Boo! NBC has pulled what was the last scheduled episode of cancelled freshman comedy Animal Practice, slated to air tomorrow night, Halloween. NBC was to keep Animal Practice on until Whitney takes over the Wednesday 8 PM slot next week. But a Sandy-related string of NBC pre-emptions included repeating the storm-impacted Monday edition of The Voice on Thursday, pre-empting NBC’s 8-10 PM comedy block. 30 Rock’s episode this week is election-themed, so it didn’t make sense to air it after next Tuesday’s election. Plus, the comedy is on a tight schedule to end its 13-episode final season before Community rejoins the lineup Feb. 7. So we’ve probably seen the last of Crystal the monkey’s hijinks as Animal Practice‘s run ends at 6 episodes.
That 1.0 adults 18-49 rating last night didn’t do flailing new NBC comedy Animal Practice any favors. The network just announced that Animal Practice will be replaced by Whitney, whose second season will premiere November 14. Animal Practice will remain on the air until then.
It has been a fast fall from grace for Animal Practice, whose pilot was previewed during NBC’s coverage of the Summer Olympics’ Closing Ceremony. But the comedy starring Justin Kirk and Crystal the monkey never found traction when it launched last month. Meanwhile, NBC signaled that it may have other plans in store for returning comedies Whitney and Community last week when it pushed back the shows’ scheduled Friday debut. Whitney and Guys With Kids are the only multi-camera comedies on NBC, and now they will run together. The move brings Whitney to the Wednesday 8 PM slot where it aired for the second half of last season. Will Community re-join NBC’s Thursday night next?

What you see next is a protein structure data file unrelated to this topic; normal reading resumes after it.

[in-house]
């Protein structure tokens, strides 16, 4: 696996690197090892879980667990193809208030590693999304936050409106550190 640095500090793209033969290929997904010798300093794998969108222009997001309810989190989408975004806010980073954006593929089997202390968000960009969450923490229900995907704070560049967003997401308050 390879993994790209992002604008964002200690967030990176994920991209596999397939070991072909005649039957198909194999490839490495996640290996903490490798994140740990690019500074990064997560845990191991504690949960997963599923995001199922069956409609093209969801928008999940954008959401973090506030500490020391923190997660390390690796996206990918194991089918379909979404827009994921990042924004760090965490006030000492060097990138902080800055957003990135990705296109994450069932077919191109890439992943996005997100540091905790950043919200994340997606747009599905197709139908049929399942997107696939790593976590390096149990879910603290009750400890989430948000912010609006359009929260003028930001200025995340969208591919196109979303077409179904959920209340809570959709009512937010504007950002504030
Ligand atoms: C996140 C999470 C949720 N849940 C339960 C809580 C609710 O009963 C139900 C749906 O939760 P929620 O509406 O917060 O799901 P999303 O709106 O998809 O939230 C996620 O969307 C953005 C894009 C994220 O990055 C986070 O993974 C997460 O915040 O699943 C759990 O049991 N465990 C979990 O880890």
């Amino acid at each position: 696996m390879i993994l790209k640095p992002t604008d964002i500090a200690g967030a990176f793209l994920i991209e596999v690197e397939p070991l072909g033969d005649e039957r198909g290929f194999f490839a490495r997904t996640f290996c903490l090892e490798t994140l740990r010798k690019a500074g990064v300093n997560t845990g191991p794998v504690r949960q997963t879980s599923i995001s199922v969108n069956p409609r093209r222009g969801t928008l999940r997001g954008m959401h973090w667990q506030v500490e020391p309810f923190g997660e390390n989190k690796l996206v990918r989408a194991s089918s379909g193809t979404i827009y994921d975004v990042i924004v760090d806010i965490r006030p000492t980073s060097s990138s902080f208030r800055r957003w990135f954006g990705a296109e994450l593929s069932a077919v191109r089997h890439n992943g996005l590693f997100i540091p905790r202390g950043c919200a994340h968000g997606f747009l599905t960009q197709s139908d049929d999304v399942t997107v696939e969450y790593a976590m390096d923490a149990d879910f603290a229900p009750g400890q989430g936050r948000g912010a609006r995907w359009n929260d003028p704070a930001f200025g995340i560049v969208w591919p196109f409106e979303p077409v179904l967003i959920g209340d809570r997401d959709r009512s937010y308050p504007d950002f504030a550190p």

Accurate ratings for the night’s top attraction, the first Presidential Debate between Barack Obama and Mitt Romney, won’t be available until later in the day. If the non-time zone adjusted fast nationals are any indication, the broadcast networks ran neck-in-neck in their coverage of the debate, with NBC in the …
Diane Haithman contributes to Deadline’s TV coverage.
Will NBC be able to get the monkey off its back at these TCAs? If the fact that today’s panel on the new comedy series Animal Practice featured a live monkey “doctor” wearing tiny scrubs and driving a miniature ambulance is any indication, the answer is a resounding no. The driver was Crystal, the female capuchin monkey who portrays the show’s Dr. Rizzo, sidekick to veterinarian George Coleman (Justin Kirk). Crystal’s credits include The Hangover Part II and the Night At The Museum movies. She cruised onto the stage the near the end of the panel, her mini-ambulance siren blaring and lights flashing, and waved her little hand.
During this morning’s executive session, NBC entertainment chairman Bob Greenblatt lauded his beleaguered network for being “No. 3” (that is, not rock-bottom at No. 4) among adults 18-49. But the executive also admitted (with understatement) that NBC is “in a transition with our comedy programming” and said that new comedies, including Animal Practice, are aimed at broadening the comedy audience beyond that of its critically acclaimed but low-rated comedies including Community and Parks And Recreation. But both for Greenblatt and the producers of Animal Practice, today’s question has been: How broad is too broad? (Greenblatt had enough of a sense of humor to take the podium again to quote some of today’s mocking TCA tweets, including: “We’re proud to be No. 3, and we have a monkey!”)
NEW COMEDIES & DRAMAS FOR 2012-13 NBC PRIMETIME SCHEDULE
Sitcoms expand to four nights this fall including Tuesday and Friday nights. New dramas from Dick Wolf and JJ Abrams. Here’s your first look:
NBC’s Save Me - Comedy
Produced by Sony Pictures Television and Original Film. Novelist John Scott Shepherd is executive producer/creator along with executive producer/director Scott Winant and executive producers Neal H. Moritz, Vivian Cannon, and Alexa Junge:
NBC’s 1600 Penn - Comedy
Produced by 20th Century Fox. From executive producer/director Jason Winer. The executive producers are Winer (who also directed the pilot), Gad and former White House speechwriter Jon Lovett: